3rd Sunday of Easter
Texts: Luke 24:36b-48;
Acts 3:12-19; 1 John 3:1-7
SMALL ENOUGH TO CARE, BIG ENOUGH TO DARE
When our family embarked on the journey of adopting [names withheld for Internet] from war-torn Liberia seven years ago, it was very much a leap of faith; an act of following Jesus by seeking to relieve some of the suffering in this world. Little did we know how much [name withheld] had already suffered, and to relieve it by simply bringing him to a safe and nurturing environment would not be enough. His trauma was to the extent that his suffering will continue for years. Even now, he is at a crucial point of healing in his life, and we welcome your prayers for him.
The last Sunday of Lent Pastor Dave asked, “What would I do if I weren’t afraid?” On Easter morning I asked: “Whose suffering might I share and help bear, if I’m weren’t afraid?” These questions have become an “a-ha” moment for Ellen and me: in seeking to relieve the suffering of two of God’s children through international adoption, we have actually shared the suffering with our entire our family in a way that has threatened at times to overwhelm us. This has been a journey of faith in a way we never anticipated.
It was probably a good thing seven years ago that we didn’t realize how much we should fear being overwhelmed by suffering. This can be said for Jesus’ disciples, too, when they signed up in Galilee to follow Jesus. They could not have imagined what would happen on Good Friday. They thought they were following the Messiah who would win the victory to relieve their people’s great and long suffering under the oppression of empire after empire. They did not understand how he could have ended up crucified by their enemies, the Romans.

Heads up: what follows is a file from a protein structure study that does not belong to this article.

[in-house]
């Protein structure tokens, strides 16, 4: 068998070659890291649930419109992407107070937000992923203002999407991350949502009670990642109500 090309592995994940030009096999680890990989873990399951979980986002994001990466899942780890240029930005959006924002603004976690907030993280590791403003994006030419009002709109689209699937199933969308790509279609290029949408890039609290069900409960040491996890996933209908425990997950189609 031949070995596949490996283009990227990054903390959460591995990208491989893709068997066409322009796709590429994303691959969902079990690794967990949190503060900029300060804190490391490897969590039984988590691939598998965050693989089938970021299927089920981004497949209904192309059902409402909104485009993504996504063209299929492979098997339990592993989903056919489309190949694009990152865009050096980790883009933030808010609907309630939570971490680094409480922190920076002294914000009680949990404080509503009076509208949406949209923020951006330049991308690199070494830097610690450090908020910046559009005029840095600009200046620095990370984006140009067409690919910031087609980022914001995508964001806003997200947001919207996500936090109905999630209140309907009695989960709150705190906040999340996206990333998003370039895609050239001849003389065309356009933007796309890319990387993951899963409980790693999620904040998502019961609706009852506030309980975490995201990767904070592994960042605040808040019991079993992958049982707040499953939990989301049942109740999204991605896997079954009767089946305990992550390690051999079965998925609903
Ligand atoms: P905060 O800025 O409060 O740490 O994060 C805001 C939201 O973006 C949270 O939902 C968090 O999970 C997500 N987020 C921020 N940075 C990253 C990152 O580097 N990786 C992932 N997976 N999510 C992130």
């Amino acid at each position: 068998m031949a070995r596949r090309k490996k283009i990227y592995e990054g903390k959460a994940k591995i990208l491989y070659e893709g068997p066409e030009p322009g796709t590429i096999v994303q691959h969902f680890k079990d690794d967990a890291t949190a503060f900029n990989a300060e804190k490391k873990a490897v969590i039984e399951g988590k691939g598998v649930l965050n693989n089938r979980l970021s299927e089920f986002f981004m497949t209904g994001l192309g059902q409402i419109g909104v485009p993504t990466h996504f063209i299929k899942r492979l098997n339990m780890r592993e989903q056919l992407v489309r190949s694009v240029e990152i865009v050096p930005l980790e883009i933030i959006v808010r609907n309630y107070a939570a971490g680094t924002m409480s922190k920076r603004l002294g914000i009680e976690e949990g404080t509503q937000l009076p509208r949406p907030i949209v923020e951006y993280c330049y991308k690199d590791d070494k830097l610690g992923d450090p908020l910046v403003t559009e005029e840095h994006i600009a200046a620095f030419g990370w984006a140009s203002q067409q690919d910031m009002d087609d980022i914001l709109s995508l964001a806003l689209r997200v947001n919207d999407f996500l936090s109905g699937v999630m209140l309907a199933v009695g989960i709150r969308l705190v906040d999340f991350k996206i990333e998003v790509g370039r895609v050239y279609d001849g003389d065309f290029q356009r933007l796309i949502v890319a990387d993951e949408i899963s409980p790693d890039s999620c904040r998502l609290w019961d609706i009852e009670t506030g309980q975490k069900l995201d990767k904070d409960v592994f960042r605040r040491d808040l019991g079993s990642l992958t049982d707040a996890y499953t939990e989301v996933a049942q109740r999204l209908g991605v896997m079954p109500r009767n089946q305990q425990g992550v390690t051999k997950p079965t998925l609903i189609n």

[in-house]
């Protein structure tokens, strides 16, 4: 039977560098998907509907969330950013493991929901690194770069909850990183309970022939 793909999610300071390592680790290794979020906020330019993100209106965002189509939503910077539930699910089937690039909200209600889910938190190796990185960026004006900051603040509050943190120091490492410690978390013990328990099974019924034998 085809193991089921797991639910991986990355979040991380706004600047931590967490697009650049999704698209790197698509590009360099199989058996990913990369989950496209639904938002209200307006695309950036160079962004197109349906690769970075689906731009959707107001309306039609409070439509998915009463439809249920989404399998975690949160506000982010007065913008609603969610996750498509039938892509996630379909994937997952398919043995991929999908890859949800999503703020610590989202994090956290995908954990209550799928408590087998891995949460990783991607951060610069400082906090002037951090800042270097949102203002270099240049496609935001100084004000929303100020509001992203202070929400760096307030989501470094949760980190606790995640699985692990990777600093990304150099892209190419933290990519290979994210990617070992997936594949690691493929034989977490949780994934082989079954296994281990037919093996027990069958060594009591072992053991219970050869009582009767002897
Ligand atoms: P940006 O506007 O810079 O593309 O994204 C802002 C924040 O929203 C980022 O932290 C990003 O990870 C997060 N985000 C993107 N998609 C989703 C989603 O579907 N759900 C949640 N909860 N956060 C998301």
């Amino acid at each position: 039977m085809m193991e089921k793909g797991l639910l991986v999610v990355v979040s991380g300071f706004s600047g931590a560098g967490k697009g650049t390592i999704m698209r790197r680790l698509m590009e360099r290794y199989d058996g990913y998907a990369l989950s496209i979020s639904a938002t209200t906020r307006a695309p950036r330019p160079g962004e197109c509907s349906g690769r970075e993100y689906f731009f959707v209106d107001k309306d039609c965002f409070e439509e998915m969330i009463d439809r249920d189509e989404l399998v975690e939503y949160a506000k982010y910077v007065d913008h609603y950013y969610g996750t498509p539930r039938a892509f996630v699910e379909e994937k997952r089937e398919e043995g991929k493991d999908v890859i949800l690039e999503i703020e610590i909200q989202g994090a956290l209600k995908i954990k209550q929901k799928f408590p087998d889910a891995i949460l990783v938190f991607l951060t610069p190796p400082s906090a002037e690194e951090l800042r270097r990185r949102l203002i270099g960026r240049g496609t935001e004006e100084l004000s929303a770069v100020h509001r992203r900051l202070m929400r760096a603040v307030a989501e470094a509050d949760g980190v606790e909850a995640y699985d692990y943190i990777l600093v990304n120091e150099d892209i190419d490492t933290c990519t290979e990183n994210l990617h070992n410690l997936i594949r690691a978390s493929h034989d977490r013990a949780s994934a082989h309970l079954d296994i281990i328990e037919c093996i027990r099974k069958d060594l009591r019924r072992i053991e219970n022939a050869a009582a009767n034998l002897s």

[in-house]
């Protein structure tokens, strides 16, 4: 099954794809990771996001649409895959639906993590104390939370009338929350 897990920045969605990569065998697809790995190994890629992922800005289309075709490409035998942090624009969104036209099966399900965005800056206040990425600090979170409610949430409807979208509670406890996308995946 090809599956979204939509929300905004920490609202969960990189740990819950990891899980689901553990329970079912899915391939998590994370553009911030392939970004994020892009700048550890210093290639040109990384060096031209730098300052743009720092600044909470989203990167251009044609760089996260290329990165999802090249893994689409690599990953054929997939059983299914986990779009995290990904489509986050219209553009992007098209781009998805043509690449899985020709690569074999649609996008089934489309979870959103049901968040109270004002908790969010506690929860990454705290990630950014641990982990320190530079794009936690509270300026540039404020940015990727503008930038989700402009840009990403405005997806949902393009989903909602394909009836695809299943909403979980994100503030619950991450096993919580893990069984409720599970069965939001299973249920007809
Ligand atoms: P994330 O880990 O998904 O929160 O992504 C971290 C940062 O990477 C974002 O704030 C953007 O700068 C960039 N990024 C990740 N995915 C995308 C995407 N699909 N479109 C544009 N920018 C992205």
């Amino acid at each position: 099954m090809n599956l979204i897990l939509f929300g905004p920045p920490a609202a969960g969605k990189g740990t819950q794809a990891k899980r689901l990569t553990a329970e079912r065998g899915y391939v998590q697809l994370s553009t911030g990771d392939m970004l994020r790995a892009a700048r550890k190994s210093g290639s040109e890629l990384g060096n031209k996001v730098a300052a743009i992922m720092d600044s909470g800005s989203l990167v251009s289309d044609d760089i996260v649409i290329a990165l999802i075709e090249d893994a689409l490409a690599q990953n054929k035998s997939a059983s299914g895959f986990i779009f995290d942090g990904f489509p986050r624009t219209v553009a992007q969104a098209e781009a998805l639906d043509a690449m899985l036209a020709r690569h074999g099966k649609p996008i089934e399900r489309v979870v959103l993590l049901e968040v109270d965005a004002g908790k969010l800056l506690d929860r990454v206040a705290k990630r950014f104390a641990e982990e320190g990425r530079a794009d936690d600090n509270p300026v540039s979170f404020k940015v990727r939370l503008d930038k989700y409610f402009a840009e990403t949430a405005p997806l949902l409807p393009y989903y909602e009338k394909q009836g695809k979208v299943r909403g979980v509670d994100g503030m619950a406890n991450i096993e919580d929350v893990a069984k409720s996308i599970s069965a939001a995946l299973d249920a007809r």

That first Easter was very tenuous for them. The Gospel of Mark Easter Sunday ended with the women running away afraid and not telling anyone the angel’s Good News. They were still overwhelmed by the suffering of Good Friday. Mark was trying to tell his followers that it is not easy to follow a suffering Messiah. He ends his Gospel abruptly and invites them to listen again to the power that Jesus shows in healing people, casting out demons, miraculously feeding thousands, and stilling storms on lakes. To listen again to Jesus prophesying his own suffering, death, and resurrection three times, while at the same time trying to teach them what it would mean to follow a suffering Messiah.
Luke was more direct. In our Easter Gospel this morning, Jesus suddenly appears to his disciples and tells them,
“These are my words that I spoke to you while I was still with you — that everything written about me in the law of Moses, the prophets, and the psalms must be fulfilled.” Then he opened their minds to understand the scriptures, and he said to them, “Thus it is written, that the Messiah is to suffer and to rise from the dead on the third day…” (Luke 24:44-46)
This is actually the second time he says this. A few hours earlier on the road to Emmaus, Jesus tells two disciples,
“Oh, how foolish you are, and how slow of heart to believe all that the prophets have declared! Was it not necessary that the Messiah should suffer these things and then enter into his glory?” (24:25-26)
Are we ready yet? Or are our hearts still slow to understand? When we sign-up to follow Jesus, are we ready to take on the suffering of a world still laboring under the oppression of sin? The work decisively began in Jesus the suffering Messiah, but there is still much work to be done. Are we ready to not let the suffering overwhelm us?
First, Jesus blazed a trail to transformation and new life, and we can find new life by following his example of loving service. His resurrection is the cornerstone of God’s promise that New Life is always possible. One pastor was asked how she knew that Jesus’ resurrection had taken place. “Because I’ve seen it many times,” she answered. She had witnessed many times the transformation that takes place when people follow Jesus. She had walked with many who came through times of suffering to newness of life. We hope and pray this for [name withheld]. We have to hope and trust that it is still possible for him.